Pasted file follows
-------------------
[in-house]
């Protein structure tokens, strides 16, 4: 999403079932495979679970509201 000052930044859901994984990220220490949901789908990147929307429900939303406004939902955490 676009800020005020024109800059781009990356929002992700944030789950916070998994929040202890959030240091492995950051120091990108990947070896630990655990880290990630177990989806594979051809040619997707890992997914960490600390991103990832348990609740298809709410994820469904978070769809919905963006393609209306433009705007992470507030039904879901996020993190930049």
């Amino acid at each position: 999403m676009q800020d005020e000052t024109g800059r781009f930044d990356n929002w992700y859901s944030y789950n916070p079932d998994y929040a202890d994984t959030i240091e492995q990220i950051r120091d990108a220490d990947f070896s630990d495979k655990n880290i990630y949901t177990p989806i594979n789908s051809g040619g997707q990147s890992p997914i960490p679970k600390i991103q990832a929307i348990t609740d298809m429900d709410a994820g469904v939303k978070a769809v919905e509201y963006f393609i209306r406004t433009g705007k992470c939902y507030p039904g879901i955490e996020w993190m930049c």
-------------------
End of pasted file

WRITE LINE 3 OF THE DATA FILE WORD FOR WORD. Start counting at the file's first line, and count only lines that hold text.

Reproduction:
């Amino acid at each position: 999403m676009q800020d005020e000052t024109g800059r781009f930044d990356n929002w992700y859901s944030y789950n916070p079932d998994y929040a202890d994984t959030i240091e492995q990220i950051r120091d990108a220490d990947f070896s630990d495979k655990n880290i990630y949901t177990p989806i594979n789908s051809g040619g997707q990147s890992p997914i960490p679970k600390i991103q990832a929307i348990t609740d298809m429900d709410a994820g469904v939303k978070a769809v919905e509201y963006f393609i209306r406004t433009g705007k992470c939902y507030p039904g879901i955490e996020w993190m930049c």